Tax day: 1040 reasons you should know Nina Olson
Nina Olson is the National Taxpayer Advocate – the voice of the public at the IRS. She's trying to help you navigate the tax code you love to loathe.
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Fogg says Olson founded the clinic at a significant personal sacrifice, since fundraising for tax assistance isn't the same as asking for money for, say, needy children.Skip to next paragraph
"I felt it was important to have her out [to events] every so often just to feed her," he says.
In the late '90s, the arc of her career in legal help intersected, in a random way, with Congress's efforts to reform the IRS. A lawyer she met during one difficult case introduced Olson to his spouse, a congressional aide who ended up inviting her to testify on Capitol Hill. Olson calls it "totally accidental that I came to the attention of Congress." And when the job of NTA became open a few years later, Olson says it was only a friend's push that got her to throw her résumé into the mix.
While the job may have come to her through a bit of serendipity, there's nothing laid back about her approach to it today. IRS Commissioner Doug Shulman, commenting via e-mail, praises Olson's "valuable insights," while experts outside the IRS commonly say she's a tireless and passionate voice for taxpayers.
"I don't know that somebody else in that position could have done a better job than she has," says Dan Pilla, a longtime tax lawyer with a national practice based in St. Paul, Minn.
Ultimately, the job of making life easier for taxpayers rests with Congress. Yet the persistent trend is that lawmakers love to tinker with the tax code, and taxpayers often love the resulting deductions and credits, which add to its complexity.
Perhaps Olson's most basic message over the years has been the need for tax simplification. She testified last year that, as of 2008, tax-payers spend about $1 on compliance costs (paying to fill out the paperwork) for every $10 they send to the federal government in tax payments. Americans spend as many as 6 billion hours a year complying with tax laws. Against that backdrop, the miracle may be that compliance is so high: Americans voluntarily pay 83 percent of the taxes they owe.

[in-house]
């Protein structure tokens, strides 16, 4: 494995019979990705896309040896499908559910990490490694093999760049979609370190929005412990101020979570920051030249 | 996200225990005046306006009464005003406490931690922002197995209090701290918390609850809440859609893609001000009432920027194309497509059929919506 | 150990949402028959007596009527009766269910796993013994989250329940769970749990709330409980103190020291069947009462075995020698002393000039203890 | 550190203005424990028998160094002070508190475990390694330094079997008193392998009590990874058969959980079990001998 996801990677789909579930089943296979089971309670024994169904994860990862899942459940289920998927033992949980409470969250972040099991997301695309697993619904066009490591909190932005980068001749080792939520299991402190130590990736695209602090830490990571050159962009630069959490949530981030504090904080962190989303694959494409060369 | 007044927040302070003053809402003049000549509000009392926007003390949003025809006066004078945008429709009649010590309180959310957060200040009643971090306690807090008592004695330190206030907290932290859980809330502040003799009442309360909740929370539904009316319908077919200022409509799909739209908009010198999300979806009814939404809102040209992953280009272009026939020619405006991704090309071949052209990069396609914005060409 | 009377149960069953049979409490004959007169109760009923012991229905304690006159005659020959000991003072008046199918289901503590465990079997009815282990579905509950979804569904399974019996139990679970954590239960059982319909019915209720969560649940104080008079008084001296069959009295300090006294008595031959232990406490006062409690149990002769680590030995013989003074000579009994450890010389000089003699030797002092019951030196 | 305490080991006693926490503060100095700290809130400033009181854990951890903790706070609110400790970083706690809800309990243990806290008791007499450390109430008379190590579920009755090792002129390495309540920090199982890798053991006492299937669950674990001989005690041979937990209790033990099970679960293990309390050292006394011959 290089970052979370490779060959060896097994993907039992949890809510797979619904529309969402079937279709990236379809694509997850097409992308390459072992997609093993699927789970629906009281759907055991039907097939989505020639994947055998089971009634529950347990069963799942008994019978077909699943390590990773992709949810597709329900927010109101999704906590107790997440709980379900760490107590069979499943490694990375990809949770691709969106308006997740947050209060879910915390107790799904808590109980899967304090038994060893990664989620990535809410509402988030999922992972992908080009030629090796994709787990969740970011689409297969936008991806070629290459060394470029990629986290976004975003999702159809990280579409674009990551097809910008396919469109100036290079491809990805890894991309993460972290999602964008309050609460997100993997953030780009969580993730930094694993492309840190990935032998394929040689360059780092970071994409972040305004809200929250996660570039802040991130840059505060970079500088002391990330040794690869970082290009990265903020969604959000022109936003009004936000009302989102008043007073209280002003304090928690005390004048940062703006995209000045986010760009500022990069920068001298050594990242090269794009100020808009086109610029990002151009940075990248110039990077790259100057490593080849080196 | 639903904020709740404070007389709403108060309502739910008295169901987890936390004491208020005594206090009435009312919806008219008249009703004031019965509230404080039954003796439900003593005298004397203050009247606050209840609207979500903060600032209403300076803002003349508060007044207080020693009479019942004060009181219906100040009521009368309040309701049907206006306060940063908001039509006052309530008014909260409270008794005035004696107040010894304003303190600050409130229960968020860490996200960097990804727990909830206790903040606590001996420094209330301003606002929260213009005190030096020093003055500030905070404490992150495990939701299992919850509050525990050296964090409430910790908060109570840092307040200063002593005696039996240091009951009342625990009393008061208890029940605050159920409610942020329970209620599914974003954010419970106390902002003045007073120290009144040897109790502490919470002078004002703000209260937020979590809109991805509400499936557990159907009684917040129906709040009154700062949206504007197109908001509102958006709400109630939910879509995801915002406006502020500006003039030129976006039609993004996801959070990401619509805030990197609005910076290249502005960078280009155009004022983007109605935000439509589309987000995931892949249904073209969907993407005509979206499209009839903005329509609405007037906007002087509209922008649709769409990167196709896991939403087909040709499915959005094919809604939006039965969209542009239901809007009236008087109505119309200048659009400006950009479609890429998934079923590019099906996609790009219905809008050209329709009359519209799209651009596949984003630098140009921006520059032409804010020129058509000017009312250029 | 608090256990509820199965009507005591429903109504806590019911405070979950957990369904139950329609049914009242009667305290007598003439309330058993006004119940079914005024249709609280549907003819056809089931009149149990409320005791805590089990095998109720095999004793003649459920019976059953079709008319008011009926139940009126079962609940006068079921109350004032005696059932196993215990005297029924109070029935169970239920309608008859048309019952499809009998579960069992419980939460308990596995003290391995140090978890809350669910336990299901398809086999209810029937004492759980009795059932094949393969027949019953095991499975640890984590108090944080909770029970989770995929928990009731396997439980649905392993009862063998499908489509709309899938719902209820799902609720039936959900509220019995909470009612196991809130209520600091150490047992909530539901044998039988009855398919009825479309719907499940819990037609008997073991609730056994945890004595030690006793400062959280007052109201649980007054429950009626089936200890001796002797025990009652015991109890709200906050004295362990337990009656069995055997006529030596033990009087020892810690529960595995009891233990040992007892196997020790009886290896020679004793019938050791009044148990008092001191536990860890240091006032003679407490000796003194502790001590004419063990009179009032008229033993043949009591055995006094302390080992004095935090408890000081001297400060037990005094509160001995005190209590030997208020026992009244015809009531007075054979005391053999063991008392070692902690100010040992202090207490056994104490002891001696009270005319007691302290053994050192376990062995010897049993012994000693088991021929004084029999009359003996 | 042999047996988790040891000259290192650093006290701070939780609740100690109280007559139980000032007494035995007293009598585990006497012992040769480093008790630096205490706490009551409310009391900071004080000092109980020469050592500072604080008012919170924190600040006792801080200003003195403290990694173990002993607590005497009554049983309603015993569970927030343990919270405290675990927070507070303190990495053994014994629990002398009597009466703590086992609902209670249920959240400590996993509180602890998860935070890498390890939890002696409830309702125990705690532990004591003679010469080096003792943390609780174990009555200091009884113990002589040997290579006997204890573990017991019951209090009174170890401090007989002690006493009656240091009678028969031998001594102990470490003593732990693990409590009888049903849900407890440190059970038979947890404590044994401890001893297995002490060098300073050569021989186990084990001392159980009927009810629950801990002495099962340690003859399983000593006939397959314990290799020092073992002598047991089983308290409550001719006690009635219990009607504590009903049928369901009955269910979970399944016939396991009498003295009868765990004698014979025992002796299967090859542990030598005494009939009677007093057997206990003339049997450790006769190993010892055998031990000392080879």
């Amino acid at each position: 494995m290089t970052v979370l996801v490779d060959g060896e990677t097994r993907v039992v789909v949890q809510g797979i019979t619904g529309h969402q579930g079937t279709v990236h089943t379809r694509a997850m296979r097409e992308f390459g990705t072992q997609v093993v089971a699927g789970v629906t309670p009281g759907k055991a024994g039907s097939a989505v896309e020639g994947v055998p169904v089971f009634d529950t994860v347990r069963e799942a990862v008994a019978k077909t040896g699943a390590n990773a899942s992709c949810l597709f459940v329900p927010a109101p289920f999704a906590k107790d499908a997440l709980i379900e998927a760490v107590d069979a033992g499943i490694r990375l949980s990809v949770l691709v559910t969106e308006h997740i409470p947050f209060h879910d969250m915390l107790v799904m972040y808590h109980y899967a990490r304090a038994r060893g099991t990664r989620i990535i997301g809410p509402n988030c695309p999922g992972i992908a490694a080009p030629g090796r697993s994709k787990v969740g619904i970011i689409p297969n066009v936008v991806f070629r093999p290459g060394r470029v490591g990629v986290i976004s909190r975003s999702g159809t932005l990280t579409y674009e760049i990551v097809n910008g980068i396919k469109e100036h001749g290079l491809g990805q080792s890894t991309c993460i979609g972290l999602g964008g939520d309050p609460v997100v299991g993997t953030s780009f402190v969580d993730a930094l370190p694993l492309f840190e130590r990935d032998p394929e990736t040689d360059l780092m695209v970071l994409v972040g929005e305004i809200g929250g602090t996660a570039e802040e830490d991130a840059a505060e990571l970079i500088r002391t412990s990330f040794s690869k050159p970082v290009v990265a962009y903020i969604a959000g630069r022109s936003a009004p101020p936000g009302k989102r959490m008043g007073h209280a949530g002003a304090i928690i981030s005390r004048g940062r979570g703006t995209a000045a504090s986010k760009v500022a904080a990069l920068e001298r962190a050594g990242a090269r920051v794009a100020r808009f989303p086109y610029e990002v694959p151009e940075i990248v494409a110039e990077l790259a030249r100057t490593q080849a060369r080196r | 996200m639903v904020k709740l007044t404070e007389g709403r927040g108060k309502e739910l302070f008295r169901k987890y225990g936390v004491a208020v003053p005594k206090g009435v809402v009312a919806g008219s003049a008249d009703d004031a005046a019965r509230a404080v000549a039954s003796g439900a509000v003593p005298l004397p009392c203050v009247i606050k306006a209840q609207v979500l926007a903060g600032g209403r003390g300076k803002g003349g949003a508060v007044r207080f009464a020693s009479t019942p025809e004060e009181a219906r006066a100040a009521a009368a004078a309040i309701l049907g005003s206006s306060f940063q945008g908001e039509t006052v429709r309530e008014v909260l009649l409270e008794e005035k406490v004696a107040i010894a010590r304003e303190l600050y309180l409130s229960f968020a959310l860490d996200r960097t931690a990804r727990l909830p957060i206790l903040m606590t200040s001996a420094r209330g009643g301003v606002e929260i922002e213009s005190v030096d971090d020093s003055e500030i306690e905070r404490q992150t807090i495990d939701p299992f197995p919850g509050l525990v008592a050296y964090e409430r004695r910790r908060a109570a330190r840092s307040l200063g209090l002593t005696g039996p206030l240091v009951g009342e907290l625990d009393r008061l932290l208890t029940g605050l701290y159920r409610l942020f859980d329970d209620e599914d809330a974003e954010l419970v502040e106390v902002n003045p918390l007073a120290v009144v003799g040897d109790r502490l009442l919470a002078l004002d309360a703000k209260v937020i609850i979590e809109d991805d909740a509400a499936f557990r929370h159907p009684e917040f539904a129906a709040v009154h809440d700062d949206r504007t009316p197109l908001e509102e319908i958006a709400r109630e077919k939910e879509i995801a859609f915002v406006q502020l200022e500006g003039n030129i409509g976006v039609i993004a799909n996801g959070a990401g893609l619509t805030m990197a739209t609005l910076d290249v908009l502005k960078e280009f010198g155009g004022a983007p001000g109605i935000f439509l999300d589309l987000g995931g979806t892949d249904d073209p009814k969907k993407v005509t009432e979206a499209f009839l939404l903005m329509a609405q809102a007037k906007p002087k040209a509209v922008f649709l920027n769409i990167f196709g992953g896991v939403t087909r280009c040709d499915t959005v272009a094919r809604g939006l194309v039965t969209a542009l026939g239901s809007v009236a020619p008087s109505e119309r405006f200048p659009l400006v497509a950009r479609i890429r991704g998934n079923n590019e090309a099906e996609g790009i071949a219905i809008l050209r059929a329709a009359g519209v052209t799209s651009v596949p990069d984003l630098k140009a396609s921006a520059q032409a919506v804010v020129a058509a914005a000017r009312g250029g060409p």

To Olson, public concerns about fairness are at least partly linked to complexity. If a tax system isn't understandable, it's not going to seem fair. "People underestimate how much complexity erodes taxpayer trust in their government," she says. "We just profoundly need tax reform."
Other experts urge the same thing, for purely economic reasons. They argue that a streamlined tax code will help spur growth, as well as make revenue collection more efficient.
While championing larger issues, Olson is never far from the granular elements of the tax code. On one typical day, in addition to meetings in her office, she buzzes to Baltimore for a town-hall meeting with the Maryland branch of her staff, known as Taxpayer Advocate Services. It's partly a pep talk, partly a chance to hear what concerns are surfacing from taxpayers.
Then it's on to deliver an early-evening talk to tax lawyers and law students. In her speech, in addition to hitting her favorite general themes, she lashes out about a specific concern: the recent IRS treatment of people with offshore accounts. Saying that some people who haven't acted as tax evaders are facing harsh penalties, she gets laughs from the audience by joking that, with so many dual citizens north of the border, "the entire population of Canada is terrified."
That prompts lawyers in the audience to pipe up about their own pet peeves, with one citing a particular oddity of the estate tax.
Olson listens intently. She seems ready to add another case to her portfolio. "Let me work on that," she says. "I commit to you that I will."